22 July 2012
In the case of marriages with an international dimension (due to nationality, place of residence, etc.), the question arises where divorce proceedings should be conducted.
Divorce law varies from one country to the next, so it is recommended to seek advice in advance before filing for divorce in another country. The basic principle is: first come first served. A court in the country where the petition for divorce is filed in the second instance will have to stay the proceedings until the court where the divorce proceedings were instituted in the first instance has made a decision.
Two spouses with Dutch nationality always have the possibility of bringing divorce proceedings in the Netherlands without actually being resident here. Dutch courts also have jurisdiction if the spouses live in the Netherlands, regardless of their nationality or if the defending spouse is resident in this country. In addition, there are several other rules on jurisdiction that create jurisdiction for courts in the Netherlands. Matters are complicated in the event children are involved. In that case, in principle only a court in the country where the children live is competent to make provisions with regard to those children. It is a jumble of rules. Sound advice on the application of these rules in your specific case is necessary.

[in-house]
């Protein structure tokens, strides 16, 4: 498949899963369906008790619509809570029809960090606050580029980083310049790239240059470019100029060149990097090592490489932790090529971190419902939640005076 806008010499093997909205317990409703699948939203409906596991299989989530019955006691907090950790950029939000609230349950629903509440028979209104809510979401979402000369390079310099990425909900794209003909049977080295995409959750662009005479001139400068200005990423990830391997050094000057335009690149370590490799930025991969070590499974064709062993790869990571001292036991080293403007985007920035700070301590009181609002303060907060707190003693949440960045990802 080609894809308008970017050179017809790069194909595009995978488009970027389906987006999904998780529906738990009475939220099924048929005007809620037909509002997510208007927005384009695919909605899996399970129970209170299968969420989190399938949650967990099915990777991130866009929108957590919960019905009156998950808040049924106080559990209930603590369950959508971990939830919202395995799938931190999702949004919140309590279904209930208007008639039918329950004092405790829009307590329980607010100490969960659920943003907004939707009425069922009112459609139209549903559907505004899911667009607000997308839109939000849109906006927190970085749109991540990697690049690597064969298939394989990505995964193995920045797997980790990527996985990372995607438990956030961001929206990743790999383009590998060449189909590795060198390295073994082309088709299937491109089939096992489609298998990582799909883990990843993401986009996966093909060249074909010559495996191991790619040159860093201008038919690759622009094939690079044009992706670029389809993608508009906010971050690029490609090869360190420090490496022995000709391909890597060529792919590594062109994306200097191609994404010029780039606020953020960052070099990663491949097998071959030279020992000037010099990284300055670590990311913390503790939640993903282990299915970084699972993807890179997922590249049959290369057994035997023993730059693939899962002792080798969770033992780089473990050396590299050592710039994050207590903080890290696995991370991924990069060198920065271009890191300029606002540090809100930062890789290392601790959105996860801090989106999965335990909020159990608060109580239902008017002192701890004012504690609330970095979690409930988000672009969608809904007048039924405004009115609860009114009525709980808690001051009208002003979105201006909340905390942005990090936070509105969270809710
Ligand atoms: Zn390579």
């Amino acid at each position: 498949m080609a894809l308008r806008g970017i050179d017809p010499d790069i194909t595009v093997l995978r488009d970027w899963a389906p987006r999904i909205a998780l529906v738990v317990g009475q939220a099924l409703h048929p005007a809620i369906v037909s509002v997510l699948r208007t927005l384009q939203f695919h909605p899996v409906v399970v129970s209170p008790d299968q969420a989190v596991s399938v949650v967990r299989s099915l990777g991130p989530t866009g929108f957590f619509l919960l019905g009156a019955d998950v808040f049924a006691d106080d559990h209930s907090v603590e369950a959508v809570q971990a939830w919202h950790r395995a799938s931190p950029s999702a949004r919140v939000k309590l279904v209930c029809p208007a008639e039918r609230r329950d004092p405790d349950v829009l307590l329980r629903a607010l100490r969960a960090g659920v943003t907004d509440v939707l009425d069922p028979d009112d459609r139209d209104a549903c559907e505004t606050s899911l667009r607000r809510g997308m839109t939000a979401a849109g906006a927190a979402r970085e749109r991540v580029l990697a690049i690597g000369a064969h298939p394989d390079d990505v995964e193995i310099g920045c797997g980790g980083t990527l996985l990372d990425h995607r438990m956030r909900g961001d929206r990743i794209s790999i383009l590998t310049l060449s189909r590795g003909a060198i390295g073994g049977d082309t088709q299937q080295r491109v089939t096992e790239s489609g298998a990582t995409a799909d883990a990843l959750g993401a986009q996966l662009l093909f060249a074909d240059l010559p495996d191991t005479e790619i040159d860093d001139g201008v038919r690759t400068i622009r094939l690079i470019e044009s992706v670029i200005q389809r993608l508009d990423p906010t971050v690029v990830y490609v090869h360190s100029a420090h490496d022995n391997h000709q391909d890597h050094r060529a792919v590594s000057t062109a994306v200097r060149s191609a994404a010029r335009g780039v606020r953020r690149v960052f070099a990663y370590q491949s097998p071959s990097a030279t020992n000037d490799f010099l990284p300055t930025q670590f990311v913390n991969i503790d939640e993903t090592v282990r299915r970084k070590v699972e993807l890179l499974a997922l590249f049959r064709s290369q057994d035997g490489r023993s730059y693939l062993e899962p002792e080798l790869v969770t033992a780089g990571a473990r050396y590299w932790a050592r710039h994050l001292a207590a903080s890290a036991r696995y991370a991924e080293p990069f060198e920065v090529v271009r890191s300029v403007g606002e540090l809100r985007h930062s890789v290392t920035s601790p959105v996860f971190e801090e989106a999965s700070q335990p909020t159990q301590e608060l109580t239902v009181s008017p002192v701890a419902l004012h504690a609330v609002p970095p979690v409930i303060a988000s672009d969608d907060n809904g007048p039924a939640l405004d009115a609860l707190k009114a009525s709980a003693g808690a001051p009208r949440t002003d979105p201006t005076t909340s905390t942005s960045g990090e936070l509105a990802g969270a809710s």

Things become even more complicated if it is necessary to determine which law is applicable to the different matters that need to be arranged in any divorce. If a court in the Netherlands has jurisdiction then it does not automatically follow that Dutch law is also applicable. That depends in turn on all sorts of rules pertaining to private international law and various European regulations and international treaties. This could lead to all manner of problems for expats in particular.
Before you take any steps you are well advised to seek information regarding the possible complications arising from the international dimensions of your marriage. Don’t hesitate to contact us about this.
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